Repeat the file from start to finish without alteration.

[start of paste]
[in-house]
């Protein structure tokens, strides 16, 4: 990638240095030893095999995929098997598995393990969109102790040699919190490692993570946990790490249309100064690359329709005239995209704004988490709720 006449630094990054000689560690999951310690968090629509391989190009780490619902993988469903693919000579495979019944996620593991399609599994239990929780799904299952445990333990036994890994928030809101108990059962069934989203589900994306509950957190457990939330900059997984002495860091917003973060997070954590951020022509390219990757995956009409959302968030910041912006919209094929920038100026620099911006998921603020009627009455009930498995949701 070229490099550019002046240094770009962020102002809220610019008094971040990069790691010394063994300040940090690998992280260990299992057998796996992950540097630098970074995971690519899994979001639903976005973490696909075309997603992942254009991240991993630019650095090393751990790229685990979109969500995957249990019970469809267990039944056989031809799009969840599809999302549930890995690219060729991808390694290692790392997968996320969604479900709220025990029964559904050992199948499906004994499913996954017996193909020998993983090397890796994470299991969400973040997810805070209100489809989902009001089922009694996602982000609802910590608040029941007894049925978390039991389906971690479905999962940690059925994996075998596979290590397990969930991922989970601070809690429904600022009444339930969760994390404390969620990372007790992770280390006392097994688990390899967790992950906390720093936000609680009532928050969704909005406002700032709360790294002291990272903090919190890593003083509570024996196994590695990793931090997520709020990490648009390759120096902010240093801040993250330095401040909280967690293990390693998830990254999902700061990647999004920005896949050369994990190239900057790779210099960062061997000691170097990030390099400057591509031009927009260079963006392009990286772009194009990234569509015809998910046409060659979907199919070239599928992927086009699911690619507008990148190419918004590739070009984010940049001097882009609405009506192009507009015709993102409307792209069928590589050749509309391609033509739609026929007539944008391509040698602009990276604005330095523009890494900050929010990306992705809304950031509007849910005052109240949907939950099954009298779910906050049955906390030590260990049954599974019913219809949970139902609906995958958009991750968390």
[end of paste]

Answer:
[in-house]
């Protein structure tokens, strides 16, 4: 990638240095030893095999995929098997598995393990969109102790040699919190490692993570946990790490249309100064690359329709005239995209704004988490709720 006449630094990054000689560690999951310690968090629509391989190009780490619902993988469903693919000579495979019944996620593991399609599994239990929780799904299952445990333990036994890994928030809101108990059962069934989203589900994306509950957190457990939330900059997984002495860091917003973060997070954590951020022509390219990757995956009409959302968030910041912006919209094929920038100026620099911006998921603020009627009455009930498995949701 070229490099550019002046240094770009962020102002809220610019008094971040990069790691010394063994300040940090690998992280260990299992057998796996992950540097630098970074995971690519899994979001639903976005973490696909075309997603992942254009991240991993630019650095090393751990790229685990979109969500995957249990019970469809267990039944056989031809799009969840599809999302549930890995690219060729991808390694290692790392997968996320969604479900709220025990029964559904050992199948499906004994499913996954017996193909020998993983090397890796994470299991969400973040997810805070209100489809989902009001089922009694996602982000609802910590608040029941007894049925978390039991389906971690479905999962940690059925994996075998596979290590397990969930991922989970601070809690429904600022009444339930969760994390404390969620990372007790992770280390006392097994688990390899967790992950906390720093936000609680009532928050969704909005406002700032709360790294002291990272903090919190890593003083509570024996196994590695990793931090997520709020990490648009390759120096902010240093801040993250330095401040909280967690293990390693998830990254999902700061990647999004920005896949050369994990190239900057790779210099960062061997000691170097990030390099400057591509031009927009260079963006392009990286772009194009990234569509015809998910046409060659979907199919070239599928992927086009699911690619507008990148190419918004590739070009984010940049001097882009609405009506192009507009015709993102409307792209069928590589050749509309391609033509739609026929007539944008391509040698602009990276604005330095523009890494900050929010990306992705809304950031509007849910005052109240949907939950099954009298779910906050049955906390030590260990049954599974019913219809949970139902609906995958958009991750968390």